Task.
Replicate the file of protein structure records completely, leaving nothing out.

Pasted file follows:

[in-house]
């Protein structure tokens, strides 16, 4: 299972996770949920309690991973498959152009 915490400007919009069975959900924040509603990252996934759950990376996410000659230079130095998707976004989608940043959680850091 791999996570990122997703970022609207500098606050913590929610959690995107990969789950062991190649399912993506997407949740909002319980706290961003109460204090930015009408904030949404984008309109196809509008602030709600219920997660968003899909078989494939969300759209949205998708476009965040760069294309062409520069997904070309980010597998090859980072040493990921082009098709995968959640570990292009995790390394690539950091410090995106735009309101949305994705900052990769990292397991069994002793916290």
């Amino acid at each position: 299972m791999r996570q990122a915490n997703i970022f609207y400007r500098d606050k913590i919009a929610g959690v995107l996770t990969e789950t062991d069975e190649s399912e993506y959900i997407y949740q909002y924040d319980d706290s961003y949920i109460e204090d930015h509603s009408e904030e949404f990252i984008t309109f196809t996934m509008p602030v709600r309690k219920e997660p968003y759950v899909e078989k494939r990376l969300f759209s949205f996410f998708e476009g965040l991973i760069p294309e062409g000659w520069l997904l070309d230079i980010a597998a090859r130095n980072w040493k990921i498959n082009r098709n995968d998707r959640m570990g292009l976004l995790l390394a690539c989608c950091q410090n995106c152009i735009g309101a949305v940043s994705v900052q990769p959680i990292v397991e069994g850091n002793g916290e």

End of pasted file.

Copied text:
[in-house]
């Protein structure tokens, strides 16, 4: 299972996770949920309690991973498959152009 915490400007919009069975959900924040509603990252996934759950990376996410000659230079130095998707976004989608940043959680850091 791999996570990122997703970022609207500098606050913590929610959690995107990969789950062991190649399912993506997407949740909002319980706290961003109460204090930015009408904030949404984008309109196809509008602030709600219920997660968003899909078989494939969300759209949205998708476009965040760069294309062409520069997904070309980010597998090859980072040493990921082009098709995968959640570990292009995790390394690539950091410090995106735009309101949305994705900052990769990292397991069994002793916290």
């Amino acid at each position: 299972m791999r996570q990122a915490n997703i970022f609207y400007r500098d606050k913590i919009a929610g959690v995107l996770t990969e789950t062991d069975e190649s399912e993506y959900i997407y949740q909002y924040d319980d706290s961003y949920i109460e204090d930015h509603s009408e904030e949404f990252i984008t309109f196809t996934m509008p602030v709600r309690k219920e997660p968003y759950v899909e078989k494939r990376l969300f759209s949205f996410f998708e476009g965040l991973i760069p294309e062409g000659w520069l997904l070309d230079i980010a597998a090859r130095n980072w040493k990921i498959n082009r098709n995968d998707r959640m570990g292009l976004l995790l390394a690539c989608c950091q410090n995106c152009i735009g309101a949305v940043s994705v900052q990769p959680i990292v397991e069994g850091n002793g916290e």